Blue crab, nutritional properties: protein and light
The “war” on the crustacean that is invading our seas is being fought at the table. With its nutritional properties it is suitable for feeding adults and children, but be careful about allergies
It is a threat to our seas, an avid predator of mussels and clams. The blue crab (Callinectes tasty) is causing millions of euros of damage to the economy of Italian marine areas with its uncontrolled reproduction. To save the invaded coasts (the many specimens are now addicted to mutual cannibalism) it was decided to bring it to the table and it is now possible to buy it at low prices in some fishmongers.
But what are the properties of this crustacean native to the Atlantic coasts of America? We asked doctor Francesco Francininutritionist, head of the Artificial Nutrition Operational Unit of the Padua Hospital.
Blue crab, a treasure chest of proteins and selenium with few calories
«Its meat – explains the specialist – has a composition similar to that of other crabs: it is a source of excellent foods proteins rich in essential amino acids with a very modest fat content and completely free of carbohydrates. Essential amino acids are called this because the human body is not able to synthesize them, so we need to take them from outside.”
In addition to being a food low in calories and light (reminiscent of the flavored lobster) could also help us fight aging. «Like the other inhabitants of the sea – adds Francini – he is rich in selenium. It is a trace element, an essential mineral for some antioxidant enzymes in our body, and is therefore a defense against free radicals. The blue crab is not irreplaceable in our diet, but it is a good alternative to other types of fish and meat that we can take advantage of today given the competitive prices.”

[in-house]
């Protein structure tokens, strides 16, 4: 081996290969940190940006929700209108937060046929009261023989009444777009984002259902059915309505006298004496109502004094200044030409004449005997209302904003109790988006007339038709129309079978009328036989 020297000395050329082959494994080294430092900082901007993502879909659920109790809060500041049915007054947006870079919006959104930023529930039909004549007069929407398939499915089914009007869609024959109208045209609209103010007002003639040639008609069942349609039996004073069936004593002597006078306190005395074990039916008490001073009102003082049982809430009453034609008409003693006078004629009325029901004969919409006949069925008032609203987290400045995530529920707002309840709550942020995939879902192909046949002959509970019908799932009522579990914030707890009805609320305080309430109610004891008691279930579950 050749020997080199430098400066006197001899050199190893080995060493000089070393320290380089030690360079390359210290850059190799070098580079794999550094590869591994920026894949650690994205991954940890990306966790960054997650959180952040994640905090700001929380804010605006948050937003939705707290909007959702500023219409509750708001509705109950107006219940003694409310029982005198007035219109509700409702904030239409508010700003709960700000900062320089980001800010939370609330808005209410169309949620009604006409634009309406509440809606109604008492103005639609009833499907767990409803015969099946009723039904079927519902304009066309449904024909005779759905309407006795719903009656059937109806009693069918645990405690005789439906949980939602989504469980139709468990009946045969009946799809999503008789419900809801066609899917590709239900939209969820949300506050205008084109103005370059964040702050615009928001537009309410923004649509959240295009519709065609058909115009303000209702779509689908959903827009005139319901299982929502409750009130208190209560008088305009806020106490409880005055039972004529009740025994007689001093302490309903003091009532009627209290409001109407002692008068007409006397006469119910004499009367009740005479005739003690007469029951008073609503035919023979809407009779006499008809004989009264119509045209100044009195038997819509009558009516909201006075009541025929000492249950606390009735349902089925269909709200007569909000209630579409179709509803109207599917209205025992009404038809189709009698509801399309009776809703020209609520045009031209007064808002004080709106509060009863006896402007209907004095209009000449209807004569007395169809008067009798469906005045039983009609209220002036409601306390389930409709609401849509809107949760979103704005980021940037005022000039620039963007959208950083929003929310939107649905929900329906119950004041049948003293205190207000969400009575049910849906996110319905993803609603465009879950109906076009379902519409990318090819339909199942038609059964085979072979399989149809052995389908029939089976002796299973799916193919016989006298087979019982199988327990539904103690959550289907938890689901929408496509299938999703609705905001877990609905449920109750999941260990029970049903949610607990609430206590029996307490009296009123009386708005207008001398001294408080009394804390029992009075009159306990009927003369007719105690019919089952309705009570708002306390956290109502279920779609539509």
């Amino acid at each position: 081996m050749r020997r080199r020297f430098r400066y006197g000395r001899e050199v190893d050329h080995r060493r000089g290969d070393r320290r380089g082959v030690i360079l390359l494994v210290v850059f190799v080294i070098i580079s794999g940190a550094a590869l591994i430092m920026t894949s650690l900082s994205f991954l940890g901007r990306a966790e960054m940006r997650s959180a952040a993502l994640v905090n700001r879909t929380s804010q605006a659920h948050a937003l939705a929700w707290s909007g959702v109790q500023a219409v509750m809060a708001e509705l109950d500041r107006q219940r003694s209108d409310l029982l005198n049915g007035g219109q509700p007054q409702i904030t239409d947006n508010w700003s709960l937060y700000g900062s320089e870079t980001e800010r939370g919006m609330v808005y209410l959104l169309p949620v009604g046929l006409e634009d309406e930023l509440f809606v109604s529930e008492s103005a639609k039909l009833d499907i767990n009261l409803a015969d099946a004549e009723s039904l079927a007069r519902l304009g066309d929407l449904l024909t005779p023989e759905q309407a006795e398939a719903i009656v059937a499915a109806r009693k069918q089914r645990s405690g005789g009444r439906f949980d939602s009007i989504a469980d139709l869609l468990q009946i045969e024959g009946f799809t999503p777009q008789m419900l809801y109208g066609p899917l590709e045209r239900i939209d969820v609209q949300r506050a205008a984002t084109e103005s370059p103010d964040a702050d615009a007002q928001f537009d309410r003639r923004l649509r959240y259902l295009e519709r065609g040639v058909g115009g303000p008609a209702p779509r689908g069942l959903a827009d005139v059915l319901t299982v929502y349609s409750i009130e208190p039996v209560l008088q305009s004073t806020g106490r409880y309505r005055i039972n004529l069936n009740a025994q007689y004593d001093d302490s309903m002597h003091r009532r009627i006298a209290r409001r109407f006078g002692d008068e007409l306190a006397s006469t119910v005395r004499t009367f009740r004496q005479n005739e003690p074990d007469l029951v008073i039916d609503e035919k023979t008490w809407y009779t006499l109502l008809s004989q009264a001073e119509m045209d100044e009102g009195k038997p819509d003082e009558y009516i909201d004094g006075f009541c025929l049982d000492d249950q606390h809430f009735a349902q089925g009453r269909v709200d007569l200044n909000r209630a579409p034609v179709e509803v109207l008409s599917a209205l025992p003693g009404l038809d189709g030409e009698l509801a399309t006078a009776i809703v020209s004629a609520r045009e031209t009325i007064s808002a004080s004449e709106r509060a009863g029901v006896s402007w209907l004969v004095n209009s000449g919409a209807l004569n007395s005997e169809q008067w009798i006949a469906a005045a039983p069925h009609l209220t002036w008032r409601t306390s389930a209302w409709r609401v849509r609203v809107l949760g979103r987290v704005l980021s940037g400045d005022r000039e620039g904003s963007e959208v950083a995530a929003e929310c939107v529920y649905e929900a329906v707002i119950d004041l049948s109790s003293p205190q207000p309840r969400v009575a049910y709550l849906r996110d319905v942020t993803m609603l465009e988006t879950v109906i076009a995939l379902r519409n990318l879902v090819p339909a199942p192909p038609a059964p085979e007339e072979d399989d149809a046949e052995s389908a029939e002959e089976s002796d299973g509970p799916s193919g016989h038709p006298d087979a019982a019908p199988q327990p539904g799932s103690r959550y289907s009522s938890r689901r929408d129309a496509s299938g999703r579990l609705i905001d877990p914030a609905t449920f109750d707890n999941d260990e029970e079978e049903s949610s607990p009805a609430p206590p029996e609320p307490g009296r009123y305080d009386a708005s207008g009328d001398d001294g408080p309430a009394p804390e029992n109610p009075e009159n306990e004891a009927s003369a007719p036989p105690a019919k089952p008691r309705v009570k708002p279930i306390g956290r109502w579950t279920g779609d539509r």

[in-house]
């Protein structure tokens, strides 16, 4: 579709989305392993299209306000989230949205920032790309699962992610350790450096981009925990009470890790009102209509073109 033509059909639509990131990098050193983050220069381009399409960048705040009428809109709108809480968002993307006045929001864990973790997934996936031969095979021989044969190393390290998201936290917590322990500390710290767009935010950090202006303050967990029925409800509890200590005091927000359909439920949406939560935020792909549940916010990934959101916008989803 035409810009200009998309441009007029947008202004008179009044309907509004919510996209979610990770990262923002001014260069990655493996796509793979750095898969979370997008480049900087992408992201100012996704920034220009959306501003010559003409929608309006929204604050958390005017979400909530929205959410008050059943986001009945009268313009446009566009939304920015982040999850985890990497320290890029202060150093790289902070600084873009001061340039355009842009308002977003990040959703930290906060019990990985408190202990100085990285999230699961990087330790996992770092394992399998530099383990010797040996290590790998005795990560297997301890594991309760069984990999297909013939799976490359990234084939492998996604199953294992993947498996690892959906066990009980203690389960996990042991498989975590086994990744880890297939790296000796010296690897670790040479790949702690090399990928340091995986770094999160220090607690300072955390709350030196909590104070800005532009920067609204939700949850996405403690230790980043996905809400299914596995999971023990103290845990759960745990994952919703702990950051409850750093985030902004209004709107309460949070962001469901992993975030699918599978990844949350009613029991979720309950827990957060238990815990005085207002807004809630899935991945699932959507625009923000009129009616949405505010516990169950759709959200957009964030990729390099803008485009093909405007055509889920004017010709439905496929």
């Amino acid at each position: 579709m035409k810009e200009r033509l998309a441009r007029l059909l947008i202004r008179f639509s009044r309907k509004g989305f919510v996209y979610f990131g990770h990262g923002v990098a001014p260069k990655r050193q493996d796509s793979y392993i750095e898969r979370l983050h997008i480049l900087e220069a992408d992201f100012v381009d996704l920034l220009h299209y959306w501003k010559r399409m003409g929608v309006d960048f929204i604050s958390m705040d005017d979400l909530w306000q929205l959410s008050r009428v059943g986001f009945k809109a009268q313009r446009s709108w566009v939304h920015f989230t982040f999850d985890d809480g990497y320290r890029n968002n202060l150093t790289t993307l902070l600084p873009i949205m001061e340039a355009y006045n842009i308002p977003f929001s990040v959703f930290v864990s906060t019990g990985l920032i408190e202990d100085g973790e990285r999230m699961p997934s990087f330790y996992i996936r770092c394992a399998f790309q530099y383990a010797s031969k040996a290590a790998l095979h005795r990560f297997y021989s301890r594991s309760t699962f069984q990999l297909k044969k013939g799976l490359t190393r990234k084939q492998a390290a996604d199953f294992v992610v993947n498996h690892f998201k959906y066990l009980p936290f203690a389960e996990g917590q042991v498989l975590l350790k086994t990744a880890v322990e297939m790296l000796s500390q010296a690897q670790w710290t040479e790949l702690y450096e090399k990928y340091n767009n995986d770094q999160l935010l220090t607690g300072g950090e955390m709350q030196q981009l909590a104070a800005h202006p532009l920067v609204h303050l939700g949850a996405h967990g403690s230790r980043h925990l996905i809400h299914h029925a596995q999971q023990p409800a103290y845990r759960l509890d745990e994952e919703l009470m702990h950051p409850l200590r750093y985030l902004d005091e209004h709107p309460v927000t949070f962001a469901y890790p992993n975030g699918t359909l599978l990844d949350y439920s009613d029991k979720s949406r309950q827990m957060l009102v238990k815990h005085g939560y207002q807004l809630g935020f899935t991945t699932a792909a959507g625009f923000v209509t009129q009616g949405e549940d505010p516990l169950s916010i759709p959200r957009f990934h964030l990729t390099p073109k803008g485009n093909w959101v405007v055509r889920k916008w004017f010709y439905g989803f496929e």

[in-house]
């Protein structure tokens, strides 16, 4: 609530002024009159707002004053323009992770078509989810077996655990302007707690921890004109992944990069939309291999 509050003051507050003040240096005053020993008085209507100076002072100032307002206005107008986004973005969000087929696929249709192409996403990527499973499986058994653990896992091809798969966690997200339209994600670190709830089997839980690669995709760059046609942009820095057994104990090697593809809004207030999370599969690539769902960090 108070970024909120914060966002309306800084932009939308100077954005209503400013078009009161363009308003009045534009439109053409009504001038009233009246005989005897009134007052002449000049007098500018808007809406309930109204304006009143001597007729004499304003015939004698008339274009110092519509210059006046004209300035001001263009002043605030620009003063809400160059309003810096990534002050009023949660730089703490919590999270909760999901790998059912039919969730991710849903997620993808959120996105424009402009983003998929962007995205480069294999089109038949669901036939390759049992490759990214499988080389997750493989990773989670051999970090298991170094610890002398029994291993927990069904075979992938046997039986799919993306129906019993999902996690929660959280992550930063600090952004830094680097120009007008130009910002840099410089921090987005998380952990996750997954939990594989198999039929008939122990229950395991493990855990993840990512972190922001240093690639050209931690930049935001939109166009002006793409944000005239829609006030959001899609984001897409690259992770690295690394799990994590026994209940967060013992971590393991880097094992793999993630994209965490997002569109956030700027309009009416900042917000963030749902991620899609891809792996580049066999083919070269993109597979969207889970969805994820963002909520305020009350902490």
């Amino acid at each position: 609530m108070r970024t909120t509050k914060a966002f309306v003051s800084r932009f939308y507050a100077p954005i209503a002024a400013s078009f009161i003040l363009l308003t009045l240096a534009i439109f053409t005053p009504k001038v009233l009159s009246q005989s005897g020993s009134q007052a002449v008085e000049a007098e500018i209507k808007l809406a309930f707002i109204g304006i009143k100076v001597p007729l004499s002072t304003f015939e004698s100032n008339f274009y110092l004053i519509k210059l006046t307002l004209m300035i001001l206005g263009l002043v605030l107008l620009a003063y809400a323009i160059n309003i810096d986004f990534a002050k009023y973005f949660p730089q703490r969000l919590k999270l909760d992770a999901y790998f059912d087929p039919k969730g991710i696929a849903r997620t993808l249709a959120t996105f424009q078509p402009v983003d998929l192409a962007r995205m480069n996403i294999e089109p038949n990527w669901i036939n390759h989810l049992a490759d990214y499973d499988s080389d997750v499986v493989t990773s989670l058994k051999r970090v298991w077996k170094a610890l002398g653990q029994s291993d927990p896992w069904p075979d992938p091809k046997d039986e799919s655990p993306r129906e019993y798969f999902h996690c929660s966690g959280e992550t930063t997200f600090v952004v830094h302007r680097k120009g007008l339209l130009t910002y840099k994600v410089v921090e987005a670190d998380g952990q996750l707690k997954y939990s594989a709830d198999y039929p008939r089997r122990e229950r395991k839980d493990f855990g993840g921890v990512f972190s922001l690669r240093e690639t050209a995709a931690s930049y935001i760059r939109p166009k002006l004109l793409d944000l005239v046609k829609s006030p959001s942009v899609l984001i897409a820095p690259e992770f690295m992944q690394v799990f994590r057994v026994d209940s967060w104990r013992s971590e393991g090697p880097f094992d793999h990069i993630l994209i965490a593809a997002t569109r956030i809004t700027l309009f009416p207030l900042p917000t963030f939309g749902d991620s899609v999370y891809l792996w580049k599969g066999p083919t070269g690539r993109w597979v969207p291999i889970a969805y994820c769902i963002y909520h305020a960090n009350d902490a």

Blue crab: many properties but little pulp
«The blue crab is a good protein source on a qualitative level, but on a quantitative level in each crab there are a few grams of protein» clarifies the doctor.
In simple words, if we wanted to satisfy the protein needs necessary for the body in a day we would need to eat several blue crabs, because the pulp contained in each is minimal (the carapace is not edible), or in any case integrate with other protein sources. «If we wanted to compare them to a sea bream, we would need at least 10 to reach the same quantity».
The false myth of shellfish rich in cholesterol
«Crustaceans aren’t that rich in cholesterol, it’s a false myth”, the doctor makes clear. «In any case, dietary cholesterol is not harmful. The body carries out an endogenous synthesis of cholesterol: the liver takes care of producing it. If we take in more through food, the body automatically produces less.”
However, allergy sufferers must be careful when including blue crabs in their diet. «Crustaceans can be a source of direct allergies. Or cause other skin reactions, similar to urticaria, because they cause the release of histamine. Furthermore, like all sea creatures, if they live in contaminated waters they assimilate pollutants (arsenic, mercury, and so on) which could have toxic effects. The checks on the presence of the latter are the responsibility of the specific ASL services that verify the wholesomeness of food. However, generally the contaminants are deposited in the fatty matter and since crabs are marine beings poor in fat, unlike salmon or tuna, for example, they retain less.”
Blue crab, a natural disaster for our coasts
The crustacean is proving to be a threat to Italian fishing in the Po delta, but its presence is recorded throughout the peninsula, from Puglia to Abruzzo, from Lazio to Liguria, up to Sicily. The first reports in the Mediterranean (Ispra data) date back to 1949 but it is about ten years since the blue crab began to develop and spread on our coasts. In addition to destroying mussel and clam farms, the biodiversity, and the ecosystem, the blue crab ends up damaging the nets with its sharp claws, putting the survival of many businesses in the fishing sector at risk.
Therefore the fishermen and farmer chefs of Campagna Amica Coldiretti suggest fighting the invasion of the “sea killer” at the table by indulging in many recipes: from blue crab with rosemary to crab salad to spaghetti with garlic sautéed with crab. And there are already several Italian chefs who have tried their hand at blue crab, including it in their recipes.